Immigrant Conrad HAFKEMEYER of Haste, Hannover, was the first German school teacher in St. Louis. His wife was Katrina Elizabeth VORNHOLT. Their daughter, Sophia, who was baptized in the Cathedral of Osnabrück, married (12 May 1849, St. Louis) immigrant Gerhardt DROEGE, also from near Osnabrück. One of their seven children was Matilda M. Droege. I have been unable to connnect all of the early Hafkemeyers of St. Louis or those of Osnabrück, or to find the connection between the Droeges of St. Louis and those of Washington, MO.
Ann Mary BERGMANN, married (14 Jan 1844, St. Louis) Bernard DIERKES; he died and she married (16 Apr 1850, St. Louis) Heinrich DEWES. Nothing of the origins of any of these three is known.
Henry Alexander Dewes was one son; he married (27 May 1873, St. Louis) Matilda Droege. One of their six children was Eward Henry Dewes.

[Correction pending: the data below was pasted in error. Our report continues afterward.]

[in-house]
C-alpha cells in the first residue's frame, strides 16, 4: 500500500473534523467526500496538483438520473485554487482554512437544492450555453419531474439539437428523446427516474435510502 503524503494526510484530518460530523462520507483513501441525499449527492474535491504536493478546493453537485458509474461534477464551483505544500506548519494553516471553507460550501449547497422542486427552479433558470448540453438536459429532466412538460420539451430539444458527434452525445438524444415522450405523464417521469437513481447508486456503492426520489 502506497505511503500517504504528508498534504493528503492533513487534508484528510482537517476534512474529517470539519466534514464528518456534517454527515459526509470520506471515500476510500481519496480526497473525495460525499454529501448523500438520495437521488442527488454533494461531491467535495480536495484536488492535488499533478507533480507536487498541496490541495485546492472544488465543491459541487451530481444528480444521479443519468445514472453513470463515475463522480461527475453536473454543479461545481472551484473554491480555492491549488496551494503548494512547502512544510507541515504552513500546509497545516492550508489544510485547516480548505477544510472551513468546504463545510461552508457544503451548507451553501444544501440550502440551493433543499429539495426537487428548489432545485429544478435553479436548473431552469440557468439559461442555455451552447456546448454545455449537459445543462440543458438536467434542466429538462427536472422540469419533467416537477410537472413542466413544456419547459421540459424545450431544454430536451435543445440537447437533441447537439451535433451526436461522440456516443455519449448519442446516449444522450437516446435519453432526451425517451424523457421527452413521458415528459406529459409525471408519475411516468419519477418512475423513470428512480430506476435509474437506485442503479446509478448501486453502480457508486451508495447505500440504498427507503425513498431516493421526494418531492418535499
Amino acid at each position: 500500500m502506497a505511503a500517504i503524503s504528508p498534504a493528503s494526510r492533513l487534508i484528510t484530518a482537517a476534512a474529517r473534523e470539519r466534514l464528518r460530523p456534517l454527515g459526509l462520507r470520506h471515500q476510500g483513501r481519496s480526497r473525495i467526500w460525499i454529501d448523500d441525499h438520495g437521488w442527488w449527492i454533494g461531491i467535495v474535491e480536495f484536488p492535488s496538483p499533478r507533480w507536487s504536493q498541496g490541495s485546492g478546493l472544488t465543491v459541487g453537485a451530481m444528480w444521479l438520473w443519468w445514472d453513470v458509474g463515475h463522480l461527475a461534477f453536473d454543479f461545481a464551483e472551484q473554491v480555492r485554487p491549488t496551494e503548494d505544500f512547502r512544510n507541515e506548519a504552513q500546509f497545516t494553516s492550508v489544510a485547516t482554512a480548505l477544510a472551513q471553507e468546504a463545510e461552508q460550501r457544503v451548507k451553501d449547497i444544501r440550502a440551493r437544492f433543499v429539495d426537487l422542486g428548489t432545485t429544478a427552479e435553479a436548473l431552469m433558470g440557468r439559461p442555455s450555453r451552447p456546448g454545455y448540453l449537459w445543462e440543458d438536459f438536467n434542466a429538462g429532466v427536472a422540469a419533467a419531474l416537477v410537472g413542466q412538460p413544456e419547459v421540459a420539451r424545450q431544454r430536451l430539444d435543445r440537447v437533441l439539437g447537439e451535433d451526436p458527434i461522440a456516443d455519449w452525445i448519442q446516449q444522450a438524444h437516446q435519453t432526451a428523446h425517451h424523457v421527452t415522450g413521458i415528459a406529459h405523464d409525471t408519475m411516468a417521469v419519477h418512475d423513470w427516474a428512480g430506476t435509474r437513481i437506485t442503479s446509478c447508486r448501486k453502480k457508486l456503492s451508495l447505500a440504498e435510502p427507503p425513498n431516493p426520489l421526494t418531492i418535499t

Anton and Caroline KRETZER had five children, of whom one, the master tailor Frederick William, is known to have immigrated. Not much is known of the Kretzer family in what is now Germany. Fred married Anna Bernhardine KOESTER; they had ten children, the last nine of which were born in St. Louis. [The last, George, married (1904, St. Louis) Jeanette CONKLKIN, and the fourth last, Frederick William, married (14 Jun 1893, St. Louis) Eleanor Jostrand; their fifth child was Leonor, who married John B. SULLIVAN and was a long-time US Representative.] The second-last was Olivia Francesca Kretzer; she married (16 Sep 199, St. Louis) Edward Henry Dewes. They a son and a daughter. The daughter, Vivian, married (24 Aug 1926, St. Louis) Henry Charles Bokel.
They had five children, oldest of whom was the present Vivian.
For discussion, click here to e-mail: Bob Doerr
Please see the following pages: Bob's St. Louis page Bob's Missouri page (mainly MoSGA)
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BEST CURRENT STORY